Bombay Brasserie @Taj Cape Town will be, bringing the ‘heat’ to the inner city this Spring with the first Bombay Brasserie Spring Chilli Festival.
Taj’s award winning Executive Sous Chef, Harpreet Longani, shares his love of chilli with this multi course menu showcasing a number of rare and hard to find chilli cultivars from India and around the world. “Chillies are an essential ingredient in any gourmet kitchen, but here in South Africa we are only exposed to a few of the varieties that are used for cooking and adding flavour to fine Indian cuisine.”
The Chilli Festival’s four course menu includes vegetarian and non-vegetarian options including sweet corn kernels with sago, pineapple relish and Deghi chillies; lamb kebabs flavoured with Roghani chilies cooked in beetle leaves; Lotus stems and water chestnut spiced with Gunter chillies; and lady’s finger tossed in mango powder, fenugreek leaves and Byagdi chillies.
Speciality breads will accompany the dishes including, Chilli Olive Naan, Masala Parantha and Roghani Kulcha. Desserts include home-churned Indian ice cream infused with a hint of red chilli and fennel and black pepper scented pancakes round off this exotic feast.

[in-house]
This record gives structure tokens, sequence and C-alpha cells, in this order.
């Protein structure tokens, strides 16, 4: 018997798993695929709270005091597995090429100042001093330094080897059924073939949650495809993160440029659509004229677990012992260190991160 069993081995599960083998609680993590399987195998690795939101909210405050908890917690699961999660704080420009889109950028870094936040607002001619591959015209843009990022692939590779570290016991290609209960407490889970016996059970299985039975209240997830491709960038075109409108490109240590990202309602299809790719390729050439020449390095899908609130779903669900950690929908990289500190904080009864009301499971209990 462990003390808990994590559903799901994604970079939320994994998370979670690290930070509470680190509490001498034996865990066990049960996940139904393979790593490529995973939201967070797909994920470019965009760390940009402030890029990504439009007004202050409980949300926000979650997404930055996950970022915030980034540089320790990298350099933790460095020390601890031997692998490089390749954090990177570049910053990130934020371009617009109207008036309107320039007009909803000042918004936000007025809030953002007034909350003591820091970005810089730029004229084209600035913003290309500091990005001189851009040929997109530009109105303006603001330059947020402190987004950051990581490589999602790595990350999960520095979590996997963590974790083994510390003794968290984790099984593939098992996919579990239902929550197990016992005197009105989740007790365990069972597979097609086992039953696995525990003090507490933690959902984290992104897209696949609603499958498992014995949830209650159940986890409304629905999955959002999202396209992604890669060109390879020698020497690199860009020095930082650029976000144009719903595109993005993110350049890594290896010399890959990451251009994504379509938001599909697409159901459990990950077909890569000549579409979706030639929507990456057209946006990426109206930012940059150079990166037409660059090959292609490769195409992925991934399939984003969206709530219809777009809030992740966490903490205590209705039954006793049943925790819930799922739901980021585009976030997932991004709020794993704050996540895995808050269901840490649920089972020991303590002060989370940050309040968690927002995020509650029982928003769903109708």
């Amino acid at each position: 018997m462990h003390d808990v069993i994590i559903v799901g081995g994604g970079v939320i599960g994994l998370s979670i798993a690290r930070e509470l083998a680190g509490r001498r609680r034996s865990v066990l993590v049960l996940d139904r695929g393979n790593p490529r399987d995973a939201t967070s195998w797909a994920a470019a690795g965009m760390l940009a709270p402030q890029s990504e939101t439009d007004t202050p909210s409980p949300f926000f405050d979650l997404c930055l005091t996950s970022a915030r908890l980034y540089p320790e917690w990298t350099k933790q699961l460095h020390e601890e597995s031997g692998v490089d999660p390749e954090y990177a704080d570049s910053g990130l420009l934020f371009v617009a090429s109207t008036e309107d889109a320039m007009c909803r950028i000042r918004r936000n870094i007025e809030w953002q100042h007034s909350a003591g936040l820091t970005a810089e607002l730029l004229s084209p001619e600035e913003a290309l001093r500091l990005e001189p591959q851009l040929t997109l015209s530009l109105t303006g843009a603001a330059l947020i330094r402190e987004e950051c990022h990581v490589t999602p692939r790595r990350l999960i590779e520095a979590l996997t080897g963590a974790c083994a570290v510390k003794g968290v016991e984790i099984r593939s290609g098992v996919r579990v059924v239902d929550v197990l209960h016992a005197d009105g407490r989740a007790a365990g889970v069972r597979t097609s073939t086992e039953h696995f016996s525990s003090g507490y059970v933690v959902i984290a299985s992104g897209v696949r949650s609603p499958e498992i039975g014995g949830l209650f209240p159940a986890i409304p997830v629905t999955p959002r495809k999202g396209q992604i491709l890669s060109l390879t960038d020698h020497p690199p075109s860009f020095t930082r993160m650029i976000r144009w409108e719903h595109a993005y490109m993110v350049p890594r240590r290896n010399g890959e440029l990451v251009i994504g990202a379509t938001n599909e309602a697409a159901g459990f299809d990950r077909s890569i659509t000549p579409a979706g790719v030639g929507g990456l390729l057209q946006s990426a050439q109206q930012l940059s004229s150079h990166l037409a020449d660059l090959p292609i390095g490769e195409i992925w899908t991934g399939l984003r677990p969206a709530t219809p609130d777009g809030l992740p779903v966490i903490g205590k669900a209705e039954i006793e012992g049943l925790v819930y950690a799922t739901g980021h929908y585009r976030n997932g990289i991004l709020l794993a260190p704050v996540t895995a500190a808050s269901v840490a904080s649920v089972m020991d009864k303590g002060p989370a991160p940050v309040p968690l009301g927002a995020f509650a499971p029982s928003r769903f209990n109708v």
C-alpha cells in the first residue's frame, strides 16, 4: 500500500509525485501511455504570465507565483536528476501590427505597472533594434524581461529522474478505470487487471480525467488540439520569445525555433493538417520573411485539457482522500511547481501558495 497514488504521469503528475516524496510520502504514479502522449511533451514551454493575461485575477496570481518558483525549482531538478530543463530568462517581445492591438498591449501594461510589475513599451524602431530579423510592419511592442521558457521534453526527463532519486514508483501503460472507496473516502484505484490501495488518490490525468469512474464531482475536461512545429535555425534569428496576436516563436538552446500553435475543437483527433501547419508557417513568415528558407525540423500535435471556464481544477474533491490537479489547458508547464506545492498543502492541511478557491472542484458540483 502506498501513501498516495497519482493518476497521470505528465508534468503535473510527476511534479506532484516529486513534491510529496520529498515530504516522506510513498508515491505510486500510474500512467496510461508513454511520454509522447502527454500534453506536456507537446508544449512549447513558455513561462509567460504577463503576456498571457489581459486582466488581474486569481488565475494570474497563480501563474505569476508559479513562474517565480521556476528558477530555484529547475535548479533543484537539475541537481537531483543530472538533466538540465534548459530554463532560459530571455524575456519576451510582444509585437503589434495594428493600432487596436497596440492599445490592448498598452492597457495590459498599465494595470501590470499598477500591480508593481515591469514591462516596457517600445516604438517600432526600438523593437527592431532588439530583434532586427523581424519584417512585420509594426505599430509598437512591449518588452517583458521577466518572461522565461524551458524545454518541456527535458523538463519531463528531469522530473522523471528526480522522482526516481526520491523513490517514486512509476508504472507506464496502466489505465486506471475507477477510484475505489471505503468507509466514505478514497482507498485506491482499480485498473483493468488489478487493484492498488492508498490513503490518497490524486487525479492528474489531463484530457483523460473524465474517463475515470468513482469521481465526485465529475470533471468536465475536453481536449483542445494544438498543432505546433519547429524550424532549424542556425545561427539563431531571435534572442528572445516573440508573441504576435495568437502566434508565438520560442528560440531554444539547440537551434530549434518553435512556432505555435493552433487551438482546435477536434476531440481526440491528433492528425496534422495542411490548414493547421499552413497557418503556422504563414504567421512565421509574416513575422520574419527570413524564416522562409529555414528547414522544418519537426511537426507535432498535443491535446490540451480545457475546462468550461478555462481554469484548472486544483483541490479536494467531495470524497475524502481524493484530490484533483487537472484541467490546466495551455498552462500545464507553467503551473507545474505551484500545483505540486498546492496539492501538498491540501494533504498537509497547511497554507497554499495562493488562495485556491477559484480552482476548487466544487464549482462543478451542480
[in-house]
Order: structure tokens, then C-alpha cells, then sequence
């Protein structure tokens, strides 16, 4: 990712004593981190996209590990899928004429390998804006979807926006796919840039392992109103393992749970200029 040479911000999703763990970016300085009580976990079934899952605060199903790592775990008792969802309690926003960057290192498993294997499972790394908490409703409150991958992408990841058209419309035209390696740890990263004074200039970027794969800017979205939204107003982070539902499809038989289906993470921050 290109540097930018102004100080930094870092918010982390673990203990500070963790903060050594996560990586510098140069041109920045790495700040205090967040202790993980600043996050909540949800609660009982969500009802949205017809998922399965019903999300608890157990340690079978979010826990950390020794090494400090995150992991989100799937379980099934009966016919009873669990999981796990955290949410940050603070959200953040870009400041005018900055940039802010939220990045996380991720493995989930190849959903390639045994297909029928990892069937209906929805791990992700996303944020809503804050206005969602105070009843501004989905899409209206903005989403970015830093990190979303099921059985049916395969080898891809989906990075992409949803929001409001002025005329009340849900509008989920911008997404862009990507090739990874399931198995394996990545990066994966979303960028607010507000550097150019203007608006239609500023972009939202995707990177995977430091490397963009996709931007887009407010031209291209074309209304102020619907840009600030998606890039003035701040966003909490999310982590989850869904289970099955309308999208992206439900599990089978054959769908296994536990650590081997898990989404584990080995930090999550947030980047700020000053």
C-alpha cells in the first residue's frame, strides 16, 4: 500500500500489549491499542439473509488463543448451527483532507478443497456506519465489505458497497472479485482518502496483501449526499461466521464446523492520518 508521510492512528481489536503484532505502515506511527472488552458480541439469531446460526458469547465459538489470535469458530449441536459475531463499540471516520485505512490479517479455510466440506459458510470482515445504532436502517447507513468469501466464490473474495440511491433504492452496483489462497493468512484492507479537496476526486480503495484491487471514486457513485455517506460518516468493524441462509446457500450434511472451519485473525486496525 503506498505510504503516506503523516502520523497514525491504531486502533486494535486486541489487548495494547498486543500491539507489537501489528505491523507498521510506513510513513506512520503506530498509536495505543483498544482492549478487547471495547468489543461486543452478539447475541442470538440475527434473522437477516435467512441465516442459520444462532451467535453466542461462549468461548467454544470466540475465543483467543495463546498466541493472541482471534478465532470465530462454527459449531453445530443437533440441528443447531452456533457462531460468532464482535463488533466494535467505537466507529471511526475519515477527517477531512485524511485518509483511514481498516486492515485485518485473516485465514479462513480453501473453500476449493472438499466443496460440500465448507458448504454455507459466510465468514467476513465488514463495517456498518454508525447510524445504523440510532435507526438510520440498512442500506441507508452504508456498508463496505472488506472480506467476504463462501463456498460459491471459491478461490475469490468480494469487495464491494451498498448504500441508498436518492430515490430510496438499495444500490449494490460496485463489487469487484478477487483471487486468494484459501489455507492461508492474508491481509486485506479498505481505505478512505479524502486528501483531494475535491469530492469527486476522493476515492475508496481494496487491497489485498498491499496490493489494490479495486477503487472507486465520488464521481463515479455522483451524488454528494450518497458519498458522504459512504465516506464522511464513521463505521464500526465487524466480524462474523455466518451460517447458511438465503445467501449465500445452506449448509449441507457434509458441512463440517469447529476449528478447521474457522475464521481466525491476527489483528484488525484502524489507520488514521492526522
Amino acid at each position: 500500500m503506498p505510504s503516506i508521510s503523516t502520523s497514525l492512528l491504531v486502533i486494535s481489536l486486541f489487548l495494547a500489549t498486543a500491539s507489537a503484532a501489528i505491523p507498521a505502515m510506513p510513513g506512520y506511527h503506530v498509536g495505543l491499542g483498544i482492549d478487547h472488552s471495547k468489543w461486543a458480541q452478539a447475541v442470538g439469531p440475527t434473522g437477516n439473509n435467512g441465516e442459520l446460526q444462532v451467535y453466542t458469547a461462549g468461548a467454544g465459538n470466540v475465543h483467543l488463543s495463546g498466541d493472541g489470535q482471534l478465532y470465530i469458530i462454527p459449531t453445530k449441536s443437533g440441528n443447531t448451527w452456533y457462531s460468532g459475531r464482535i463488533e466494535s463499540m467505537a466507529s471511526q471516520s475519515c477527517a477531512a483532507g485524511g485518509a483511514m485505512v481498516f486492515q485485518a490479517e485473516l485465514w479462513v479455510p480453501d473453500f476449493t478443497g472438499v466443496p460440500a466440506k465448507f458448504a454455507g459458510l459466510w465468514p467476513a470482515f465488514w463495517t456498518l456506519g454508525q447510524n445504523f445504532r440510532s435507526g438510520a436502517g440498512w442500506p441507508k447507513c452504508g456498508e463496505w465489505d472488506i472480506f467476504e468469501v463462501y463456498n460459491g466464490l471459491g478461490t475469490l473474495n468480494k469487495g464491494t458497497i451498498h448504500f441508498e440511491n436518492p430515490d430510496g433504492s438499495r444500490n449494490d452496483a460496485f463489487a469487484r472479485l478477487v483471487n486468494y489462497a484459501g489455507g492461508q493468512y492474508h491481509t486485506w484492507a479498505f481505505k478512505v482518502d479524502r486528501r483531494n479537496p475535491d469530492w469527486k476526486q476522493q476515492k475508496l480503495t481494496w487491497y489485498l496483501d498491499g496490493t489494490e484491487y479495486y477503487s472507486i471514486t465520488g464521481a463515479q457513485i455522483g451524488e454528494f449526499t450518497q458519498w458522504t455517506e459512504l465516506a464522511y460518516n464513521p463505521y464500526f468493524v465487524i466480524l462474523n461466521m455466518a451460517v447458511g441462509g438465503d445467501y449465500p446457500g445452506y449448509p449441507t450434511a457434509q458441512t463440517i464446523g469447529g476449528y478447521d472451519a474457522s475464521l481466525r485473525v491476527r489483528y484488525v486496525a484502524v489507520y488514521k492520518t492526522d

One of Twankey Bars’ finest Craft beers has been paired with each course to compliment the spicy flavour. Jack Black Pre-Prohibition style lager is paired with the Pink pepper corn soup and the CBC Craft Pilsner accompanies the evening’s starters. The main courses are paired with Lumber Jack Amber Ale and the desserts are served with the CBC Krystal Weiss. Guests can also try some of the exciting chilli infused cocktails and mocktails created for the event, such as a chilli mojito, chilli caipirinha, or Twankey Bar’s speciality; a chilli bloody mary.
The chilli, difficult as it may to believe, is classes as a fruit. However, it was not intended for human consumption, but for birds. Birds, who cannot taste the capsicum that gives chillies their ‘burn’, disperse the seeds of the chilli in flight to propagate the species. Humans are the only mammals known to eat chilli.
Throughout the month of September, Bombay Brasserie, one of Cape Town’s finest Indian speciality restaurants, is paying tribute to this special pepper with the first Chilli Festival.
The cost to attend is R495 per person and the craft beer pairings are optional at an extra R85 each. For non-beer drinkers, you can substitute for wine pairing instead for R250 per person.